The world famous chess trainer Mark Dvoretsky died today at the age of 68. The sad news was confirmed by the Russian Chess Federation. Despite a lengthy illness, his death was unexpected. His passing was mourned with a minute of silence before the first round of the Tal Memorial.
"One day I realised that I look at chess in a different way from previously and with other eyes than those of a practical player. But I value variations and exact analysis as highly as before. Without them, any general discussions become indefensible, unprovable, and float in the air. But it is impossible for me not to look for the essence of the position behind the variations and the hidden mechanisms that direct the play. Here we have not only chess ideas and technical devices, but also the rules of thought and the principles of rational searching and decision-taking."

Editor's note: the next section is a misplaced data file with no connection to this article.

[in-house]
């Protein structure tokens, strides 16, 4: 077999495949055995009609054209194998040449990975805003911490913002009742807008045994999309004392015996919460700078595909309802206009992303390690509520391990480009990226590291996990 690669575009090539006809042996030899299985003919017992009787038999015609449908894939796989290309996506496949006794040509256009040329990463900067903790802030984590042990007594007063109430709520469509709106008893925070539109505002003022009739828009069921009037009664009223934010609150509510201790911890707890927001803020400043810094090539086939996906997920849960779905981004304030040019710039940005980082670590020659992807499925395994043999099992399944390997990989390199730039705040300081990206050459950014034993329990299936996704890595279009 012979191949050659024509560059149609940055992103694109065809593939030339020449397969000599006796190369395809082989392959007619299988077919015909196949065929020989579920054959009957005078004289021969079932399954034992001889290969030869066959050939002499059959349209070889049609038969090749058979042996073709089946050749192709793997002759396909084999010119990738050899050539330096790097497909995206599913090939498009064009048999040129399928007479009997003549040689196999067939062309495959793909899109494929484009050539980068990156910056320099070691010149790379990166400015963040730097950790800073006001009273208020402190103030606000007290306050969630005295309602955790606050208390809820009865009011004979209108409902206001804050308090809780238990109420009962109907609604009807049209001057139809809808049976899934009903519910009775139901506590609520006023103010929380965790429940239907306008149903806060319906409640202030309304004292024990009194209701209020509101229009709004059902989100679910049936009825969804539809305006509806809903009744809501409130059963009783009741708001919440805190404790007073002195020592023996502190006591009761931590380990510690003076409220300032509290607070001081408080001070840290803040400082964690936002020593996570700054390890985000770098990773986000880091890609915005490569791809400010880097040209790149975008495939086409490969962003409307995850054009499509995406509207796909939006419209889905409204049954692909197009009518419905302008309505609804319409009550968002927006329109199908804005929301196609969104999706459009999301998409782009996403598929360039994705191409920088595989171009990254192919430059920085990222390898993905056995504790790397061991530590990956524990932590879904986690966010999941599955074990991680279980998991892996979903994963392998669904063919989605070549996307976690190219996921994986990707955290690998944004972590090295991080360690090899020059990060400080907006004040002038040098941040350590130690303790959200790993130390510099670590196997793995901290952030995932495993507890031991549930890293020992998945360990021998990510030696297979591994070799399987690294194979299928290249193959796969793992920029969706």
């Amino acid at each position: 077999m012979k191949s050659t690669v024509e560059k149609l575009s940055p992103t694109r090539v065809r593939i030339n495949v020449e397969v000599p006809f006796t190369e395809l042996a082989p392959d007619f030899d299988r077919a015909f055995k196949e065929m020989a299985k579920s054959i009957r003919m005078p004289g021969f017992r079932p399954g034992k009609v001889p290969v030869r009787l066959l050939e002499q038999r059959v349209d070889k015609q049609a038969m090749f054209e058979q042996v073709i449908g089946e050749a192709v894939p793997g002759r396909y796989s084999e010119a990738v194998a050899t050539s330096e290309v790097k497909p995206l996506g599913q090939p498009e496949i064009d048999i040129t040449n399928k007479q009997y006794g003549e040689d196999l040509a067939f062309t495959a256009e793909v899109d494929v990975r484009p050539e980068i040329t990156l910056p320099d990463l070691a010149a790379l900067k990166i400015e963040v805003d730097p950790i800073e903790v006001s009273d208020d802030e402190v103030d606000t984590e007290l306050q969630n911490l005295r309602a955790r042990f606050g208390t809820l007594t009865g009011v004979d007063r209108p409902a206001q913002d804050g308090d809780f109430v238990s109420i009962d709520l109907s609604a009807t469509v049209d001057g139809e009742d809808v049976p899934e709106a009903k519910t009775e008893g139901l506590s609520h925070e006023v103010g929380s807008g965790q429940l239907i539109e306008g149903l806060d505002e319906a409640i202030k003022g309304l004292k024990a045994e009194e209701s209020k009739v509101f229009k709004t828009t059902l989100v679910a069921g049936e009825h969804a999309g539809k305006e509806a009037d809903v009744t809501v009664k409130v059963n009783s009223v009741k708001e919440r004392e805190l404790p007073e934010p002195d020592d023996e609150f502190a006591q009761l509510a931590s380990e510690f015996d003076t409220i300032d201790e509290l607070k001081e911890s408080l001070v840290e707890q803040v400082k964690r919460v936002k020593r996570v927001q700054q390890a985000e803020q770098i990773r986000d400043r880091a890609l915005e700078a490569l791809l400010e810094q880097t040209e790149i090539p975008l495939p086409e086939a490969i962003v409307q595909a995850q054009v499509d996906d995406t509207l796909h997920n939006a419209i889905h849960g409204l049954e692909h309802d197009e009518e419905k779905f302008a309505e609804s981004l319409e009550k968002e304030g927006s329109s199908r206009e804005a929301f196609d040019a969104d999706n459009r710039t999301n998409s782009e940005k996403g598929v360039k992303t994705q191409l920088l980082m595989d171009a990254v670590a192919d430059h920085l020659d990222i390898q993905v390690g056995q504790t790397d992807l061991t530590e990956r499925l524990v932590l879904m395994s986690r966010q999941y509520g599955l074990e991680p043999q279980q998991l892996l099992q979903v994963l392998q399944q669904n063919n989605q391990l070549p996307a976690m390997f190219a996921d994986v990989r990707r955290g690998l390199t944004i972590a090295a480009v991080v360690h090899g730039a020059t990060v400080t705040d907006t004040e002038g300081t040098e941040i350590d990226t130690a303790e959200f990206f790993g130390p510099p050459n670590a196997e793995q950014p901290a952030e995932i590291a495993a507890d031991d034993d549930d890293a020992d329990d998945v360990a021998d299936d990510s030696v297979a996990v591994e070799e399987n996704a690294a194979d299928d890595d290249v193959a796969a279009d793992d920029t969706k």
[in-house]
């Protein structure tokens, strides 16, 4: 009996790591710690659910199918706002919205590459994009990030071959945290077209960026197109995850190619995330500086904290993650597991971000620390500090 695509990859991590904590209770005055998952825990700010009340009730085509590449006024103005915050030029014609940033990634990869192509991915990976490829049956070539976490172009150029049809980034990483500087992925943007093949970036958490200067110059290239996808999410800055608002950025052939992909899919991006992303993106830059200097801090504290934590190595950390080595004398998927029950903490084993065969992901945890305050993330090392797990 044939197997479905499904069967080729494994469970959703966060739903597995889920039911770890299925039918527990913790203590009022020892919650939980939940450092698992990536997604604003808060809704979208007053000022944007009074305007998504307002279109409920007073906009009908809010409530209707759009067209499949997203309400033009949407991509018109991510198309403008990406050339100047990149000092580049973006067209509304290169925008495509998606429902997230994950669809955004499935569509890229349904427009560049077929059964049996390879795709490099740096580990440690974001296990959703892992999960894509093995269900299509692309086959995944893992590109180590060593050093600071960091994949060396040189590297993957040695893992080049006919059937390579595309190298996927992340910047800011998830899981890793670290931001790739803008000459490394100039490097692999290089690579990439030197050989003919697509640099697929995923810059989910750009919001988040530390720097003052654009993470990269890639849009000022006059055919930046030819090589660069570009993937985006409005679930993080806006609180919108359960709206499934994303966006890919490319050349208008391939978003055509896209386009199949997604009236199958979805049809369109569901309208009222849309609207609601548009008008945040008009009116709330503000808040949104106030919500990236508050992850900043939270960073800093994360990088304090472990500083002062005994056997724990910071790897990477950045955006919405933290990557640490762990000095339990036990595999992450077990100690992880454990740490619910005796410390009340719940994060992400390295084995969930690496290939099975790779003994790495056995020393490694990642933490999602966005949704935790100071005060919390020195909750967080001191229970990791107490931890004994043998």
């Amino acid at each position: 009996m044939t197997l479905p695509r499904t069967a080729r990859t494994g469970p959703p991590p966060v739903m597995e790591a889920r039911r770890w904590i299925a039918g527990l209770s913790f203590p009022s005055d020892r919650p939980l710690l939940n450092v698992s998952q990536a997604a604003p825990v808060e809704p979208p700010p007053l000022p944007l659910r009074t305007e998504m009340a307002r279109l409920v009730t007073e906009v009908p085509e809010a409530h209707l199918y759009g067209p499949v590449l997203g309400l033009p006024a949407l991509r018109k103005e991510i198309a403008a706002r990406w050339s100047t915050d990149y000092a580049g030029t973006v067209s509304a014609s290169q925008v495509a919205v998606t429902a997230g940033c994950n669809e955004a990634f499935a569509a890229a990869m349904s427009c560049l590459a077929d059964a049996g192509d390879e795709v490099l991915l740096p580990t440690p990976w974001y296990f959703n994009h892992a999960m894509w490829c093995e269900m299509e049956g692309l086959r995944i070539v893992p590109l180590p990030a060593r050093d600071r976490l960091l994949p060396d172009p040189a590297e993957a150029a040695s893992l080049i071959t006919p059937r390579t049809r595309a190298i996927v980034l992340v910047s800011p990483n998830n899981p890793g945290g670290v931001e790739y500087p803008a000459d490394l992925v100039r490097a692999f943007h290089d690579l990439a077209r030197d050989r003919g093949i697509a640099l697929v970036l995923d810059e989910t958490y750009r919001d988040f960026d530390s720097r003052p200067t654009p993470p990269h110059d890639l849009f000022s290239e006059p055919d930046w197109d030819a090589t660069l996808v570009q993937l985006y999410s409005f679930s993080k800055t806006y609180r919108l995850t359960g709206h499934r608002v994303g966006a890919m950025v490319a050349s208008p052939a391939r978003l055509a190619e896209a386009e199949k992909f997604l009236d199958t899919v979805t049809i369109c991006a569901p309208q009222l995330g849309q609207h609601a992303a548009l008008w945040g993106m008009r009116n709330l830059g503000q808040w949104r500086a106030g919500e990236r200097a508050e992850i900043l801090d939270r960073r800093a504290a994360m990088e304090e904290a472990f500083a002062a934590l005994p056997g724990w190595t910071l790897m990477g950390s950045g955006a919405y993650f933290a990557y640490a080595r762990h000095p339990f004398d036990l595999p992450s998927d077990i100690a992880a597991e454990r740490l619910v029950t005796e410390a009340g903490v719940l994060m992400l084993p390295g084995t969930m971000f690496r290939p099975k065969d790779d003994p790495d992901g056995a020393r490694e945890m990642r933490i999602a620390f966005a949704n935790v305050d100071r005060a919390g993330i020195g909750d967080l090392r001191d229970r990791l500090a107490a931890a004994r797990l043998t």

Mark Dvoretsky wrote this in the preface to his very first book, "Secrets of Chess Training," published by Batsford 25 years ago. In all his writings that followed, this approach to chess training would return—in short: the search for the truth by thorough analysis.